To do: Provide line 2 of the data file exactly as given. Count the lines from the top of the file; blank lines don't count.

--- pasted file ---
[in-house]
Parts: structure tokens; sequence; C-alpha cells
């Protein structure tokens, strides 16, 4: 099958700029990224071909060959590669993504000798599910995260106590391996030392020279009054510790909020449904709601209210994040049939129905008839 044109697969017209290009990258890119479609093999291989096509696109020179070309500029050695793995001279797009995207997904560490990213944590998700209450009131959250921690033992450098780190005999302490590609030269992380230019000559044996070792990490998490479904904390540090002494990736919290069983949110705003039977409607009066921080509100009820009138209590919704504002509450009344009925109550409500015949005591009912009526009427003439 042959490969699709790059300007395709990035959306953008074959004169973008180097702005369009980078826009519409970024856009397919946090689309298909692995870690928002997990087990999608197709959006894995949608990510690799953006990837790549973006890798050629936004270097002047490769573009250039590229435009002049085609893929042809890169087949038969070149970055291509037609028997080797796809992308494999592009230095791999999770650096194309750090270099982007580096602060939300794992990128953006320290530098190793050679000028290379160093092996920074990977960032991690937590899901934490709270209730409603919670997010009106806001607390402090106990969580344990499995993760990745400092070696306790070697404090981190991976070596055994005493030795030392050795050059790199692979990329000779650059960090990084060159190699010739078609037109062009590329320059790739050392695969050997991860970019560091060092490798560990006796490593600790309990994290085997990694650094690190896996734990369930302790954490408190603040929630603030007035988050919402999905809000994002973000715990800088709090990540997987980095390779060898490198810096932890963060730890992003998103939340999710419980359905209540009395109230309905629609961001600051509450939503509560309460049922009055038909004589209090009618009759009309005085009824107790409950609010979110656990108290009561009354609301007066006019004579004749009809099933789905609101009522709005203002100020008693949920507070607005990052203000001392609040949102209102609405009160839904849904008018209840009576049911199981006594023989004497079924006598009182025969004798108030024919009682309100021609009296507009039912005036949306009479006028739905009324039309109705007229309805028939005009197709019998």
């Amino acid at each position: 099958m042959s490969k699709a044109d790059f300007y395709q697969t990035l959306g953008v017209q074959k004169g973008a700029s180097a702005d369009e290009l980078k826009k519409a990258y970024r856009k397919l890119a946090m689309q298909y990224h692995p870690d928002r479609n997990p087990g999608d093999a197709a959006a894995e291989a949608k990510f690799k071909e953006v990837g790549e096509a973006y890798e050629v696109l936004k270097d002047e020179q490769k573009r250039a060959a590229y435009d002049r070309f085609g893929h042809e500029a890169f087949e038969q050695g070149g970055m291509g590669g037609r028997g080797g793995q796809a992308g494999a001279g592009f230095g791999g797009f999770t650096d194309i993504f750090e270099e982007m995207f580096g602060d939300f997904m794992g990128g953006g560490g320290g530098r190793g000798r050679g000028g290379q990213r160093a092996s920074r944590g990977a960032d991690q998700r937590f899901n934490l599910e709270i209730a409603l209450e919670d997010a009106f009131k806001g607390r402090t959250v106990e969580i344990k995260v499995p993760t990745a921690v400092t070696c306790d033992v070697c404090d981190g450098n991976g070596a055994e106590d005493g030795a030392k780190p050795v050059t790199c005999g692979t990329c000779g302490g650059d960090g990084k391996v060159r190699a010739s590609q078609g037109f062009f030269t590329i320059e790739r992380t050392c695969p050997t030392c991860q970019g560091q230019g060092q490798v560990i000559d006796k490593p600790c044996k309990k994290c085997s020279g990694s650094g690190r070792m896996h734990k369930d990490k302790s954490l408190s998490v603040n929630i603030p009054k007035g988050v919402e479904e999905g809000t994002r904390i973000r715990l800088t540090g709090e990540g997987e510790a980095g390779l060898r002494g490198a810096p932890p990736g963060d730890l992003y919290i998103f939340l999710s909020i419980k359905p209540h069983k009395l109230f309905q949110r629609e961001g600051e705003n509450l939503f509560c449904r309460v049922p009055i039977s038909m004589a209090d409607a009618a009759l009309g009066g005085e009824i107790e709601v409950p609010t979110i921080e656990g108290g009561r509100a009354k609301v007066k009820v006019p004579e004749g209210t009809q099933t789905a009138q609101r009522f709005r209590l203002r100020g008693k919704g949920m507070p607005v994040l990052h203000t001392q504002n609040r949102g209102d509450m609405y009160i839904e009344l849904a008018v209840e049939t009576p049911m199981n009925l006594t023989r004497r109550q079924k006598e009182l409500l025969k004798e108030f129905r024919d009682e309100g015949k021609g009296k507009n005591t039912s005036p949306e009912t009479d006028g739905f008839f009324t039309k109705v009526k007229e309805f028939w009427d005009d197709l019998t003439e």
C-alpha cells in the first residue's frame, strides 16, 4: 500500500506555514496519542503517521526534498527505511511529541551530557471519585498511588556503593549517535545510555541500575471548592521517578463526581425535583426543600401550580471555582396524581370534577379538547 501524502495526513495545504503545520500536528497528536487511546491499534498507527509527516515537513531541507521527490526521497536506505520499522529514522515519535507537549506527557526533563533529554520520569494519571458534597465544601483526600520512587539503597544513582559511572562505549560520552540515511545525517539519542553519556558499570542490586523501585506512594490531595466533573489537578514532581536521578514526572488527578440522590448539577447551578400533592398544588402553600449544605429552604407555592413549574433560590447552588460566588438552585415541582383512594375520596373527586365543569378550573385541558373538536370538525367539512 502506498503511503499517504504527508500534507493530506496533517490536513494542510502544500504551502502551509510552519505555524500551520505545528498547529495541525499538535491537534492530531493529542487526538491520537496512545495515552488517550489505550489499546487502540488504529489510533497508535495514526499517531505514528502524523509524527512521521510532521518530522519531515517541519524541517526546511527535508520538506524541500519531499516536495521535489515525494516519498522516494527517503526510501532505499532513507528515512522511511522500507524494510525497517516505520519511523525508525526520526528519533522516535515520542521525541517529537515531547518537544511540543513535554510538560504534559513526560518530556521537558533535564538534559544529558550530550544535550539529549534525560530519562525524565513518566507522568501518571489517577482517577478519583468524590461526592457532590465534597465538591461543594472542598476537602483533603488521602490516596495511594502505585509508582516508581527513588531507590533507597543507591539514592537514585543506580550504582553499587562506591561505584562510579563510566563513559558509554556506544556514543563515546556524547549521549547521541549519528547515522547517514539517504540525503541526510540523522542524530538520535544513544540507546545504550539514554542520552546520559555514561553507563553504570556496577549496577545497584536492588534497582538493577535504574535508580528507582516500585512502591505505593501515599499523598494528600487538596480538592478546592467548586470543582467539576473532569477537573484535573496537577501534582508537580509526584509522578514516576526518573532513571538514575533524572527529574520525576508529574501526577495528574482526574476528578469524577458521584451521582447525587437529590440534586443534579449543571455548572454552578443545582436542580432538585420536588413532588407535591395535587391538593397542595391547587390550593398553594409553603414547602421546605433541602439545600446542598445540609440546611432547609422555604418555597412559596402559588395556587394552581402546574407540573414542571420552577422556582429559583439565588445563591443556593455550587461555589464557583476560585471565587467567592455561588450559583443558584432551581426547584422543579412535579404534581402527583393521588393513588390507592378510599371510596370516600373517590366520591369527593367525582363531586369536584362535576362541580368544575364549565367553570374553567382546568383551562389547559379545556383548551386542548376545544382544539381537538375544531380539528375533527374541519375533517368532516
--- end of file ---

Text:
Parts: structure tokens; sequence; C-alpha cells